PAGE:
There are few who would cast the first stone at Fuhriman and his wife for having a child who has most certainly behaved in a manner contrary to their teachings. This is a family tragedy in the making. It can happen to any parent, regardless of time and effort spent teaching children the difference between right and wrong. We can only hope the Fuhriman family is able to deal with this problem and move forward.

However, there are very serious questions which must be asked about Mayor Fuhriman’s judgment in storing items from the police evidence room in his home for 15 years.

Have we so quickly forgotten the Kimball Mason case? Mason was convicted of stealing guns from the police evidence room, as well as falsifying public documents. Mason was given a one- to five-year prison term in May, 2006, and a three- to 10-year prison term this March.

Can it really be true that Fuhriman never thought of the boxes of drug paraphernalia stored in his home as Mason’s case became a public scandal? Did it never occur to Fuhriman that it is dangerous to store such items in a home with children present? How could he “forget” items he borrowed from the evidence room?

Remember that an audit of the police evidence room was conducted in August, 2006, as a result of the Mason case. Police Chief Livsey never told his officers to “bring everything back”? As mayor and chief executive of the city, Fuhriman never thought of his own “evidence”?

And what other embarrassing items will be found missing from the Idaho Falls Police evidence room??? Whatever surfaces, don’t expect to read about it in the Idaho Falls newspaper.

In conclusion, Idahoans in general, and residents of Idaho Falls in particular, tend to be forgiving and allow elected officials (at least some of them) the benefit of the doubt when mis-steps are made. However, given the context (and results) of the Mayor’s “oversight”, perhaps a more firm approach is called for.

And how does this incident reflect on the city of Idaho Falls?

I am quite confident that to unbiased outsiders, Idaho Falls appears woefully behind the times.

The newspaper has egg on its face. Again.

Chief Kent Livsey looks incompetent.

And the Mayor looks, well, sorry.

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Posted in Family Matters, Idaho Falls Issues, Politics in General | 2 Comments »

Idaho Falls Newspaper Can’t Have It Both Ways

August 14th, 2007 by Halli

In a previous post, I pointed out that the Idaho Falls newspaper appears to be losing it’s grip. It failed for several days to report important local news about convicted former county and city prosecutor, Kimball Mason. And it placed the story about the Minneapolis bridge collapse on page 5 the morning after it occurred.

In response to complaints about their coverage, the newspaper’s acting executive editor, Monte LaOrange, states that:

While the Post Register strives to have a complete, daily balance of nation, world, regional and local news, we will almost always run local stories and stories of local interest in the most prominent positions.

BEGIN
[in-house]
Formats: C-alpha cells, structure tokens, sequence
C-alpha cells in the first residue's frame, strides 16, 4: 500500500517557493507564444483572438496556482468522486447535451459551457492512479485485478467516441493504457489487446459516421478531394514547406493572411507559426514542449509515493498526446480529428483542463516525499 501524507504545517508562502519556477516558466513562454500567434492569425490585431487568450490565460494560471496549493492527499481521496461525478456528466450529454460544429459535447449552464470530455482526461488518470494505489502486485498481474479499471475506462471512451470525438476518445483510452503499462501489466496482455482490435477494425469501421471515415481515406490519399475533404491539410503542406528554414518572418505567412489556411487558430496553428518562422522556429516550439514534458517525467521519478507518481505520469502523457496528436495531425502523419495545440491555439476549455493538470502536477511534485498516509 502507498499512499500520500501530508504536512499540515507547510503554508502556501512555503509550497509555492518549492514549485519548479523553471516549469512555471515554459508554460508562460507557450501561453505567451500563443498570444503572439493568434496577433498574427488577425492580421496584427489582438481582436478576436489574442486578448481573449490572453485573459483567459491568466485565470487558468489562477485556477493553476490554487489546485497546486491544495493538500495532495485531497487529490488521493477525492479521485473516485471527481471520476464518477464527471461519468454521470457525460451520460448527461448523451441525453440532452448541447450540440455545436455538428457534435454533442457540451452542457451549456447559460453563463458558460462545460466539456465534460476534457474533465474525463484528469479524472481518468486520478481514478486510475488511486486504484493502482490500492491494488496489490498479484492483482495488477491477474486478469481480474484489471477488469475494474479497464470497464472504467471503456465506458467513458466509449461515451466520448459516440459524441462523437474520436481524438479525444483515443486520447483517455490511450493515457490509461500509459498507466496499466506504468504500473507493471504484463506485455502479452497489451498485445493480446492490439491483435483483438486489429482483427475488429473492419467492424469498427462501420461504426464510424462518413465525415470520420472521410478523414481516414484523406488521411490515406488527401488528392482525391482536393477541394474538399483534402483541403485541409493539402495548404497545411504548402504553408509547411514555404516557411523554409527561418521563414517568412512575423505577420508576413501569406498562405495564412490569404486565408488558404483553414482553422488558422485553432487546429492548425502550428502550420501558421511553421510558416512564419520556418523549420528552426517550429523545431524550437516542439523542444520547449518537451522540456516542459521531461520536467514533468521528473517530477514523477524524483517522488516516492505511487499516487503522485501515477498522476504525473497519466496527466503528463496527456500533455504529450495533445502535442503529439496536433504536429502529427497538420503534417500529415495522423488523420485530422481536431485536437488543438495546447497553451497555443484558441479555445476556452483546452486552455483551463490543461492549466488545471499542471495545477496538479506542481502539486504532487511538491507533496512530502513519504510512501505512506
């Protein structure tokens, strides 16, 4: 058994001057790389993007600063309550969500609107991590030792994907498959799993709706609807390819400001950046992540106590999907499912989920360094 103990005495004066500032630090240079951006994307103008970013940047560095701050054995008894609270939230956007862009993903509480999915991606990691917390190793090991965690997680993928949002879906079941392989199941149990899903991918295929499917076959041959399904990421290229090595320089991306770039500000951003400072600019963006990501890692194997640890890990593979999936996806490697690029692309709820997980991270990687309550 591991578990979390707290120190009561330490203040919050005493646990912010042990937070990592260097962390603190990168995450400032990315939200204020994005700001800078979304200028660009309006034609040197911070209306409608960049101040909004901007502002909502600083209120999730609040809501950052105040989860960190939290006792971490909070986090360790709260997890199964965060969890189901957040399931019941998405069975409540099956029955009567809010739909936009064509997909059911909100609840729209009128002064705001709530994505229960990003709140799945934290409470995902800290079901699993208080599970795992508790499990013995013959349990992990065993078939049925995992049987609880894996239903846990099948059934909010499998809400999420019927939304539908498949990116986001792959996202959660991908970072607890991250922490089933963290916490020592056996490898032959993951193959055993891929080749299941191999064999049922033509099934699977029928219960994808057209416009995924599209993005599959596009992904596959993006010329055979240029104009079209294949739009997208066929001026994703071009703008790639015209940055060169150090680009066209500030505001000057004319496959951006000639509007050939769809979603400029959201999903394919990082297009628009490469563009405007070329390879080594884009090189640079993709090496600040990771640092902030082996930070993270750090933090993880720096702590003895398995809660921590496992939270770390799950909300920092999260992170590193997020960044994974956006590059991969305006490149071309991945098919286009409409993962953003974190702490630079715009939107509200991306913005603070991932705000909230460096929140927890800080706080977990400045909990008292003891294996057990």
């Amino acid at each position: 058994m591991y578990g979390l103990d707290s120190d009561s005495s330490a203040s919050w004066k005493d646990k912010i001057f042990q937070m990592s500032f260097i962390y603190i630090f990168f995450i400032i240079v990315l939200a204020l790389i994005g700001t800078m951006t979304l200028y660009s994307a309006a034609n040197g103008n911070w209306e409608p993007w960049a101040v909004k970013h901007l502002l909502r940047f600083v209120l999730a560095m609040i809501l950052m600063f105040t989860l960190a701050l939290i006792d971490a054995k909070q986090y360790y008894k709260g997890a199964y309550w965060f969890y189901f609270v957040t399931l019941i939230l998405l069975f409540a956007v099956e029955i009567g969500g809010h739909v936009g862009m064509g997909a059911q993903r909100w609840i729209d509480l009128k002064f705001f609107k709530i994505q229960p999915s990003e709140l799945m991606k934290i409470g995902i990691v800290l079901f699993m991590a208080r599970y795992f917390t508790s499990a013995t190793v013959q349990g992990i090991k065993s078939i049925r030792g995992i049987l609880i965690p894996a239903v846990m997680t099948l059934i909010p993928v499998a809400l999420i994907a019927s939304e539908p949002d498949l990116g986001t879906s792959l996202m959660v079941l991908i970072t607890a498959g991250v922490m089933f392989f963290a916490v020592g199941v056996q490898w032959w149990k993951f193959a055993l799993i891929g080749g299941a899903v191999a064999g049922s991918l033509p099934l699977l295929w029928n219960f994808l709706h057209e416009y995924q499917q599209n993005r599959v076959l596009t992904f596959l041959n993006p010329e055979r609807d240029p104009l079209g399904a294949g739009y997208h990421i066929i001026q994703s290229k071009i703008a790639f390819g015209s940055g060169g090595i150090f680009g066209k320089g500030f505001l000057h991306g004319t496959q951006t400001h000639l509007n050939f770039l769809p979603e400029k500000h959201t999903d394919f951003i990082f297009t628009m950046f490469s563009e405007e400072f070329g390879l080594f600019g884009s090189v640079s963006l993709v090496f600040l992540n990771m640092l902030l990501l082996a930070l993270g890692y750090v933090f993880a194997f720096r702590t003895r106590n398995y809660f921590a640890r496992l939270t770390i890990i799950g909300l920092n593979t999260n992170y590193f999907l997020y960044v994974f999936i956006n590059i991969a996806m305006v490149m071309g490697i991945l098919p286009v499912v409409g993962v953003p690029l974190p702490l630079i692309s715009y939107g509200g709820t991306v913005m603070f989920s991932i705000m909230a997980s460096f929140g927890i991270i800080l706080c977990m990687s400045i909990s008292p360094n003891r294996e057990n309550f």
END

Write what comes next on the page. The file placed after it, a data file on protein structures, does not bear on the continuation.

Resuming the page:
Yes, remember that the above-the-fold story on August 2nd, the day after the bridge collapse, concerned an Idaho Falls High School graduate working to overcome bacterial antibiotic resistance. This is a story that, while well-written, had probably been completed and in the hopper for several days, if not weeks. Not really “new” news.

Yet today we find on the front page articles entitled “NASA conducts tests to assess shuttle gouge” and “Rove was good, bad and did it smugly”, both fresh national stories. (Granted, neither was “above the fold”.)

Come on, newspaper. You can’t have it both ways.

Why don’t you just admit that you hate to mess up the front page when you have it “put to bed” after deadline?

And admit that when there isn’t much local news, you grab some national headlines and stuff them on the front page. The make-up of your front page is driven to a large extent by what is already written, and what fits the available space.

Perhaps there’s a little laziness revealed here.

And your readers will admit that you are becoming much less relevant – and much more like the weekly “feature” newspaper that has very little to do with daily life in southeastern Idaho.

Local television stations are doing a much better job of keeping up on local news, though they are unable to deliver the depth that a newspaper can.

It’s tough for a newspaper to be shoved aside by more immediate news sources. At least you have company, as newspapers across the nation shrink in advertising revenue and readership.

But, then again, you could always offer another “75% off” sale on subscriptions to some of your readers, while the rest pay full price.

That’s sure to keep ‘em happy.

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Posted in General, Idaho Falls Issues, Politics in General | 9 Comments »

Idaho Falls Newspaper Losing Its Grip?

August 2nd, 2007 by Halli

It’s a paper – but is it “news”?

Idaho Falls newspaper readers used to expect to read actual news in their paper – you know, events happening locally, in the nation and around the world. Recently, discriminating readers who have access to other news sources must ask if the paper has abandoned it’s traditional role.

Two cases in point:

Recently the Idaho Falls paper neglected to report a request for leniency by former county and city prosecutor Kimball Mason, convicted of corruption, until several days after the fact. The Pocatello television station apparently broke the story at least one if not two days earlier. (Though KPVI has the story dated July 25, I read it on their site on July 24. The paper reported it on July 26.) See related post.

And today, when national news stations and internet news sites are crushed under burgeoning stories of the 6:10pm, MDT, Minneapolis bridge collapse, the Idaho Falls paper relegates the story to minimal space on page 5.